Surgery is the mainstay treatment for endometrial cancer and complex atypical endometrial hyperplasia. These conditions are more common in the obese women and as such these patients pose additional risks and challenges to surgery. Laparoscopic hysterectomy (LH) is preferred over open surgery in obese patients as it reduces surgical morbidity. However, more recently, robotic-assisted hysterectomy (RH) has been used in morbidly obese patients to overcome the limitations of conventional laparoscopy. To compare the surgical outcomes of morbidly obese patients undergoing LH or RH for endometrial cancer or complex atypical hyperplasia. A retrospective analysis of morbidly obese patients (BMI > 40 kg/m2) who underwent LH or RH for endometrial cancer or complex atypical hyperplasia at the Chris O’Brien Lifehouse Gynaecological Oncology Unit from 2015 to 2019 was performed. Data was collected from the prospectively maintained gynaecology oncology database and descriptive analysis was performed. 33 (51.6%) underwent LH and 31 (48.4%) had RH. More LHs were performed 2015–2017 period, whereas there were more RHs performed in 2018–2019 period (p = 0.01). The difference between theatre time use and operating time for LH surgery compared to RH was significantly shorter (45.7 for LH versus 61.9 min for RH, p = 0.009). RH was performed more commonly when BMI was > 50 kg/m2 (p = 0.02). There has been an increase in the use of RH in morbidly obese patients, particularly for women with a BMI > 50 kg/m2.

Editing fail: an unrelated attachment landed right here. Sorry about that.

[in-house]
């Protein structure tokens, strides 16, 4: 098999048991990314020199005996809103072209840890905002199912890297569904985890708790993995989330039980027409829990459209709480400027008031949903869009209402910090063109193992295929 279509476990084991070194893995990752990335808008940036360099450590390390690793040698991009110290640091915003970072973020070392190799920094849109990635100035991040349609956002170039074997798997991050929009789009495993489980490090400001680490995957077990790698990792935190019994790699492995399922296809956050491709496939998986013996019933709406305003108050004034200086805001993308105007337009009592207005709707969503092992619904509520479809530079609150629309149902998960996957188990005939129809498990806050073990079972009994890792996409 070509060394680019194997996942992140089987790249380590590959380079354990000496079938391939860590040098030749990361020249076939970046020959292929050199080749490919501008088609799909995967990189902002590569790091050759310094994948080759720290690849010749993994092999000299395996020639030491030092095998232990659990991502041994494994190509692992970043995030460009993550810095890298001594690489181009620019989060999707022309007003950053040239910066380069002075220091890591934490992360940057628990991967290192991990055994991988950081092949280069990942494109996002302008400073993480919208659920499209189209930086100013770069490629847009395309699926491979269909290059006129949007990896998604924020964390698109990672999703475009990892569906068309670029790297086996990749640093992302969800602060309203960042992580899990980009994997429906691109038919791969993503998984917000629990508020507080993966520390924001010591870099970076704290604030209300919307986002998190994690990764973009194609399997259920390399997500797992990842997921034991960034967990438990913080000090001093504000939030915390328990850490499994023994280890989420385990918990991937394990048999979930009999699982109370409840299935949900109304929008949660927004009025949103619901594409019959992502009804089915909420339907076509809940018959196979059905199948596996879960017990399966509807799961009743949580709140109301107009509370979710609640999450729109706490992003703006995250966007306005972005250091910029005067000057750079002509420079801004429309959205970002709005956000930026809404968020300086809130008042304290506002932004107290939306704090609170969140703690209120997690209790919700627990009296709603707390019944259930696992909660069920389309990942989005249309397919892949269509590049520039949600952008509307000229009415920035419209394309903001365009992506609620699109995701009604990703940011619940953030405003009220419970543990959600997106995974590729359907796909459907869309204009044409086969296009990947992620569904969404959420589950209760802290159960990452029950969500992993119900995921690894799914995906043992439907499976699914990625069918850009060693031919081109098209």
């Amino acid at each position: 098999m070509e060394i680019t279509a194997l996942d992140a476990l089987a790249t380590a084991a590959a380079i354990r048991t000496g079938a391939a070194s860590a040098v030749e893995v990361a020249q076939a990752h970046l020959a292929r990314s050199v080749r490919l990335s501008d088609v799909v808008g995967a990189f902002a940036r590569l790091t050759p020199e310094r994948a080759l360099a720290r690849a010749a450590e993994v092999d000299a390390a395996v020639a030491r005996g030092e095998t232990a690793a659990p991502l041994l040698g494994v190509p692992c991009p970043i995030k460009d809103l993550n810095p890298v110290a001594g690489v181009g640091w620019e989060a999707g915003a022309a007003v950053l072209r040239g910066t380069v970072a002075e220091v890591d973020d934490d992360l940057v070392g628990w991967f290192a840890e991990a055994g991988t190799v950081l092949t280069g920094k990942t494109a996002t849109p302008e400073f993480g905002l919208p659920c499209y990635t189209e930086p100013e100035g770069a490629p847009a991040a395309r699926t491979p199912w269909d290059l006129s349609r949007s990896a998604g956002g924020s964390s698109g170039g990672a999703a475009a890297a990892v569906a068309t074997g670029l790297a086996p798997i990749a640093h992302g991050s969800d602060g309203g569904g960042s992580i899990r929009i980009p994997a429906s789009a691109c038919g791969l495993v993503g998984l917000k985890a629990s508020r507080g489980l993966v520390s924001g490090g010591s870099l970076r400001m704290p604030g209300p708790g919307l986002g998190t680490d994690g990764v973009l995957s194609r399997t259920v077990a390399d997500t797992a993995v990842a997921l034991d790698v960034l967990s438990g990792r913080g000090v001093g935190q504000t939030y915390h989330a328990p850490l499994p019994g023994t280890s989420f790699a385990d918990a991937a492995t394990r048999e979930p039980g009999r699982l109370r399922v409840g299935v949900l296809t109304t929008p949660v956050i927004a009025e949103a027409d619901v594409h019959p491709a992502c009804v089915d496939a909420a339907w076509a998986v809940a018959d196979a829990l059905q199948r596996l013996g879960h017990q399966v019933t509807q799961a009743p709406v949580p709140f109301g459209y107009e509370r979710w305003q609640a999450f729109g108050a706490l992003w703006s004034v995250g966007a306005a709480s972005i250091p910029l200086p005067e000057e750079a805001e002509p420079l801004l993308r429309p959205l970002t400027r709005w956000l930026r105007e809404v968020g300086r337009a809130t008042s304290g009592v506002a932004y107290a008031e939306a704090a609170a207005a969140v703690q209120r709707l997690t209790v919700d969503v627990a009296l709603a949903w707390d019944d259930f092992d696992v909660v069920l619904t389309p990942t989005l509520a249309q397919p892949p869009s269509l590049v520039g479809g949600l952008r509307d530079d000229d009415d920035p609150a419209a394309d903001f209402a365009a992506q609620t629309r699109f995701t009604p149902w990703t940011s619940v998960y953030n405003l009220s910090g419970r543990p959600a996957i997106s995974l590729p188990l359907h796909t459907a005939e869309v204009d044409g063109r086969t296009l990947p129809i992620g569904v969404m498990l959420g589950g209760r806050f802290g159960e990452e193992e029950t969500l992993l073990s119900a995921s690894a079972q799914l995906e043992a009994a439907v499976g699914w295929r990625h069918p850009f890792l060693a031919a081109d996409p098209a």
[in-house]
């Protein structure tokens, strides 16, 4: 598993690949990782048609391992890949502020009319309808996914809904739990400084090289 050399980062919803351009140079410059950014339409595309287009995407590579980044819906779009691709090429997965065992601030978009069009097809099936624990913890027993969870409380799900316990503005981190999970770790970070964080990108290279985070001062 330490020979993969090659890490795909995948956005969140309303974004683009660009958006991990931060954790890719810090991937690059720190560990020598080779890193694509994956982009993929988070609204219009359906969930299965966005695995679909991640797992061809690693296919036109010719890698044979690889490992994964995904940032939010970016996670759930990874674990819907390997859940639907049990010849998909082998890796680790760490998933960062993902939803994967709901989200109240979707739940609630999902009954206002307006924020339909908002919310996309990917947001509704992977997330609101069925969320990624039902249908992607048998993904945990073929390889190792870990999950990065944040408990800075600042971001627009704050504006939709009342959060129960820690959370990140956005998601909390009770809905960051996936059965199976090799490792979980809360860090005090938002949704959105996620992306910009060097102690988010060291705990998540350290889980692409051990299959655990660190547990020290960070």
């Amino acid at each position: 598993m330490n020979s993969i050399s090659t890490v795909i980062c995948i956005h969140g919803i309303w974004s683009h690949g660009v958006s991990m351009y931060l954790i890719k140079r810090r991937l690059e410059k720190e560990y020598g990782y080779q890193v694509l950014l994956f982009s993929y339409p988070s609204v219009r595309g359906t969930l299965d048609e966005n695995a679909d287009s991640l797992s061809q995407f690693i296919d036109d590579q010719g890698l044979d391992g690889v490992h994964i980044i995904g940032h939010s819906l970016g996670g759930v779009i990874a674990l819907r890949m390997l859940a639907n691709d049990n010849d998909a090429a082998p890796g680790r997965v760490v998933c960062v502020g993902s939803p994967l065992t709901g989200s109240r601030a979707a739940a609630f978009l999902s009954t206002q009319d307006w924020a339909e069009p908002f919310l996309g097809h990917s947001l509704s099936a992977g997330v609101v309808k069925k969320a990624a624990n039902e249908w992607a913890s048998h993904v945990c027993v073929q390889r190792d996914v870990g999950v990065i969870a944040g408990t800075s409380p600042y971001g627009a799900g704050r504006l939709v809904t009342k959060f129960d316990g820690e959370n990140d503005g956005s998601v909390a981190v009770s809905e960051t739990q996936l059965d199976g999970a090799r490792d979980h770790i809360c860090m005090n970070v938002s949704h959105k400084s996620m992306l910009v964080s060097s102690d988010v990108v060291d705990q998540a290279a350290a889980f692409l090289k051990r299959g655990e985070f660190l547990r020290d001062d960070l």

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No funding was obtained to conduct this research.
Conflict of interest
Vanessa El-Achi, Jennifer Weishaupt, Jonathan Carter and Sam Saidi declare that they have no conflict of interest.
This retrospective study involving human participants was in accordance with the ethical standards of the institutional and national research standards, and in line with the principles of the Declaration of Helsinki. Ethics approval was obtained from the Sydney Local Health District and Chris O’Brien Lifehouse (X19-099 & 2019/ETH13958, LH19.058).
Informed consent was obtained from all individual participants included in the study.
Springer Nature remains neutral with regard to jurisdictional claims in published maps and institutional affiliations.
Research was carried out at in the Gynaecology Oncology Department at Chris O’Brien Lifehouse, Sydney, Australia.
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El-Achi, V., Weishaupt, J., Carter, J. et al. Robotic versus laparoscopic hysterectomy in morbidly obese women for endometrial cancer. J Robotic Surg (2020). https://doi.org/10.1007/s11701-020-01133-z
- Robotic-assisted surgery
- Minimally invasive surgery
- Endometrial cancer
- Endometrial hyperplasia